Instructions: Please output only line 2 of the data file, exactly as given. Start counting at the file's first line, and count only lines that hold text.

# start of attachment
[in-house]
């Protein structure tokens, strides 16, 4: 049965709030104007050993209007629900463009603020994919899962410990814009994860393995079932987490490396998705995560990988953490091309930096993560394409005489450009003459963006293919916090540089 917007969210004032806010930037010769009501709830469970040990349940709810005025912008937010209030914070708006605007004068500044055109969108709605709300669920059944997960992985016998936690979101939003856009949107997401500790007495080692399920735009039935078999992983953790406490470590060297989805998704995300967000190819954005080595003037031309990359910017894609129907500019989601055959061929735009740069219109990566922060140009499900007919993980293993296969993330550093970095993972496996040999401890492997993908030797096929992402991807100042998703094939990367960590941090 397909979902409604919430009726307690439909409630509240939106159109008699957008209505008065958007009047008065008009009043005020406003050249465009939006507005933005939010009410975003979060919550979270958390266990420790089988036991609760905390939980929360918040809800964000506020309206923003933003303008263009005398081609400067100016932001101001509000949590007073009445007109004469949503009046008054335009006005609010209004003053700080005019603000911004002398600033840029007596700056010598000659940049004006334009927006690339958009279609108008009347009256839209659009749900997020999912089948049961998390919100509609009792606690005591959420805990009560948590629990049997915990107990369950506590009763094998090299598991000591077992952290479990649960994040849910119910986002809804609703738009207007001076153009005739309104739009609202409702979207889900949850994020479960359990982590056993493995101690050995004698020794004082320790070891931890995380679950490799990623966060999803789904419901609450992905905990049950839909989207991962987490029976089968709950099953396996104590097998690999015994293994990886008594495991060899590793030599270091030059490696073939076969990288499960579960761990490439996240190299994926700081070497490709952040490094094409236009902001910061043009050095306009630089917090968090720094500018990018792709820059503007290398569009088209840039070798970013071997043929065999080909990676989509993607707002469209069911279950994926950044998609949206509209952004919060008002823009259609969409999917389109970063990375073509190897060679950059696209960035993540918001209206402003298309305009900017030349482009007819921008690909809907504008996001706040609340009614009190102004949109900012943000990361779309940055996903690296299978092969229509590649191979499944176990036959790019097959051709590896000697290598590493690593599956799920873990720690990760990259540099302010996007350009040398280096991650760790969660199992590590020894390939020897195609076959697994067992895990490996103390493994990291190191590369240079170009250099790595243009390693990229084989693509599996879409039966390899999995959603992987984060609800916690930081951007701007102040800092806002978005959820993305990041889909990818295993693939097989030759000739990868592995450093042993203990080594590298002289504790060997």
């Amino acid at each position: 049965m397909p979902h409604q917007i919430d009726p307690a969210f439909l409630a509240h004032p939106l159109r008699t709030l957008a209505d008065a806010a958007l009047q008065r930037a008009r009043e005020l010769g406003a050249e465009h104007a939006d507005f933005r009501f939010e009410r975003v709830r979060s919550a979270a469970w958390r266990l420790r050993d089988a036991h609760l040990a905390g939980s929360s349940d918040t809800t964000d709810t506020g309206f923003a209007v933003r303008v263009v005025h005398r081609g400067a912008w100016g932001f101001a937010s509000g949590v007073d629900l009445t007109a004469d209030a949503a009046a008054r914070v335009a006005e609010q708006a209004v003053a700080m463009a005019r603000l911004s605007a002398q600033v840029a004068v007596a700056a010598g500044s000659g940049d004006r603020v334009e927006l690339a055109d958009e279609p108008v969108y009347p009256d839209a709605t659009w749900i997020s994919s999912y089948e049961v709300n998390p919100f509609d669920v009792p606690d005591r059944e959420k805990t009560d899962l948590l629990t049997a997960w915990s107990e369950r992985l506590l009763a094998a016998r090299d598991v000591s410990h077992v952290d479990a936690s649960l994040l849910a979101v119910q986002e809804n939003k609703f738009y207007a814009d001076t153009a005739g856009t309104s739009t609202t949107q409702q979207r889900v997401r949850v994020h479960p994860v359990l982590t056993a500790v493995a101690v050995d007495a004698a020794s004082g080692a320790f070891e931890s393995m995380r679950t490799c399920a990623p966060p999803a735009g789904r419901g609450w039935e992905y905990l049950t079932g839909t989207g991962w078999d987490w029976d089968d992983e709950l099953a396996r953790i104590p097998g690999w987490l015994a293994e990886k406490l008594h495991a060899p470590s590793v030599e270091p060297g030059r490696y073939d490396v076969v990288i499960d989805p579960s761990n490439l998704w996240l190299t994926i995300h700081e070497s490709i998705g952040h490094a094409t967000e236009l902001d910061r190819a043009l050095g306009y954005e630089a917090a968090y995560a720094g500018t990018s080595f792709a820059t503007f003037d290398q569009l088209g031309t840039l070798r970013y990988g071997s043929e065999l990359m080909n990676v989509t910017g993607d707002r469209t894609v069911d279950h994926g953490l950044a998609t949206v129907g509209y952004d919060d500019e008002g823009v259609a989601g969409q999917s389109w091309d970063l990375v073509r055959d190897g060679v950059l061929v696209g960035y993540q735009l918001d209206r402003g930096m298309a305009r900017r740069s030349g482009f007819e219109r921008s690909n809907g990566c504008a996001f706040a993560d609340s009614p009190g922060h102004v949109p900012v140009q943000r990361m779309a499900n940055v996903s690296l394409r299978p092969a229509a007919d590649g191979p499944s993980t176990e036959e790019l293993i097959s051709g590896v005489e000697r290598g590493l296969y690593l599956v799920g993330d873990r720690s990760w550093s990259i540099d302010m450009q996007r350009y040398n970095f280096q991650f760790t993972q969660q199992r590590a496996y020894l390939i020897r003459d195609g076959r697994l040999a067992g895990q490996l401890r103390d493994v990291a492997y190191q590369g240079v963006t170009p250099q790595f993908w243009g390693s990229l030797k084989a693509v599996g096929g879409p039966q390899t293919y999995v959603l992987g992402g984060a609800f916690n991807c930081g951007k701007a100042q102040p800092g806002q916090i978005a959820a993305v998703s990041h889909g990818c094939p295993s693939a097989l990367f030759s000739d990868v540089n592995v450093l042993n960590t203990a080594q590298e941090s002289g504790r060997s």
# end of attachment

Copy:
């Protein structure tokens, strides 16, 4: 049965709030104007050993209007629900463009603020994919899962410990814009994860393995079932987490490396998705995560990988953490091309930096993560394409005489450009003459963006293919916090540089 917007969210004032806010930037010769009501709830469970040990349940709810005025912008937010209030914070708006605007004068500044055109969108709605709300669920059944997960992985016998936690979101939003856009949107997401500790007495080692399920735009039935078999992983953790406490470590060297989805998704995300967000190819954005080595003037031309990359910017894609129907500019989601055959061929735009740069219109990566922060140009499900007919993980293993296969993330550093970095993972496996040999401890492997993908030797096929992402991807100042998703094939990367960590941090 397909979902409604919430009726307690439909409630509240939106159109008699957008209505008065958007009047008065008009009043005020406003050249465009939006507005933005939010009410975003979060919550979270958390266990420790089988036991609760905390939980929360918040809800964000506020309206923003933003303008263009005398081609400067100016932001101001509000949590007073009445007109004469949503009046008054335009006005609010209004003053700080005019603000911004002398600033840029007596700056010598000659940049004006334009927006690339958009279609108008009347009256839209659009749900997020999912089948049961998390919100509609009792606690005591959420805990009560948590629990049997915990107990369950506590009763094998090299598991000591077992952290479990649960994040849910119910986002809804609703738009207007001076153009005739309104739009609202409702979207889900949850994020479960359990982590056993493995101690050995004698020794004082320790070891931890995380679950490799990623966060999803789904419901609450992905905990049950839909989207991962987490029976089968709950099953396996104590097998690999015994293994990886008594495991060899590793030599270091030059490696073939076969990288499960579960761990490439996240190299994926700081070497490709952040490094094409236009902001910061043009050095306009630089917090968090720094500018990018792709820059503007290398569009088209840039070798970013071997043929065999080909990676989509993607707002469209069911279950994926950044998609949206509209952004919060008002823009259609969409999917389109970063990375073509190897060679950059696209960035993540918001209206402003298309305009900017030349482009007819921008690909809907504008996001706040609340009614009190102004949109900012943000990361779309940055996903690296299978092969229509590649191979499944176990036959790019097959051709590896000697290598590493690593599956799920873990720690990760990259540099302010996007350009040398280096991650760790969660199992590590020894390939020897195609076959697994067992895990490996103390493994990291190191590369240079170009250099790595243009390693990229084989693509599996879409039966390899999995959603992987984060609800916690930081951007701007102040800092806002978005959820993305990041889909990818295993693939097989030759000739990868592995450093042993203990080594590298002289504790060997």